THIS lady, better known among those to whom she ministered as "Nellie Mitchell," was at the opening of the late war a resident of Montrose, Pennsylvania, where, surrounded by friends, the inmate of a pleasant home, amiable, highly educated and accomplished, her early youth had been spent. Her family was one of that standing often named as "our first families," and her position one every way desirable.
Perhaps her own words extracted from a letter to the writer of this sketch will give the best statement of her views and motives.
"I only did my duty, did what I could, and did it because it would have been a great act of self-denial not to have done it.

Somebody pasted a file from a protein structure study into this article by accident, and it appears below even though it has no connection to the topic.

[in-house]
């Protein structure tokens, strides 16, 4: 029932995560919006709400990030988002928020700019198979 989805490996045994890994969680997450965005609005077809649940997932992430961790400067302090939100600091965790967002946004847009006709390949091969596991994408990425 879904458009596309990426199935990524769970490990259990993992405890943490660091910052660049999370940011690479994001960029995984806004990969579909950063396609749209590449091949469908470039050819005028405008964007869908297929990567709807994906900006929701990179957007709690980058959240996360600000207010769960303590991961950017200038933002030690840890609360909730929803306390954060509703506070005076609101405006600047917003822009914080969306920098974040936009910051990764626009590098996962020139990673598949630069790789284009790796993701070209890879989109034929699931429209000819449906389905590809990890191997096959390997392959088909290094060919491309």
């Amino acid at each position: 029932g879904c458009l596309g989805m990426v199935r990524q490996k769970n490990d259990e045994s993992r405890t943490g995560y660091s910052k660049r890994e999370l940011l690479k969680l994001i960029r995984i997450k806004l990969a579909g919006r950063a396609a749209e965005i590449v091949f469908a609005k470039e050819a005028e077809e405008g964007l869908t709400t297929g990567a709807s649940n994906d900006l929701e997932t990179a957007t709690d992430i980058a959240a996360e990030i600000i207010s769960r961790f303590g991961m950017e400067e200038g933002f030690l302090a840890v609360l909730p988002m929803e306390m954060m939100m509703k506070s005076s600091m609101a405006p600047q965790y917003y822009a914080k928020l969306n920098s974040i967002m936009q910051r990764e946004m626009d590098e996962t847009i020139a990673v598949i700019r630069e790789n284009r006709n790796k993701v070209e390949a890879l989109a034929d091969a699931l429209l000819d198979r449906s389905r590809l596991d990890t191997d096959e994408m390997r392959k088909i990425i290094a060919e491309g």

"I have ever felt that those who cheerfully gave their loved ones to their country's cause, made greater sacrifices, manifested more heroism, were worthy of more honor by far, than those of us who labored in the hospitals or on the fields. I had not these 'dear ones' to give, so gave heartily what I could, myself to the cause, with sincere gratitude, I trust, to God, for the privilege of thus doing."
Miss Mitchell left her home in Montrose early in May, 1861, and proceeded to New York city, where she went through a course of instruction in surgical nursing at Bellevue Hospital, preparatory to assuming the duties of an army nurse. The un-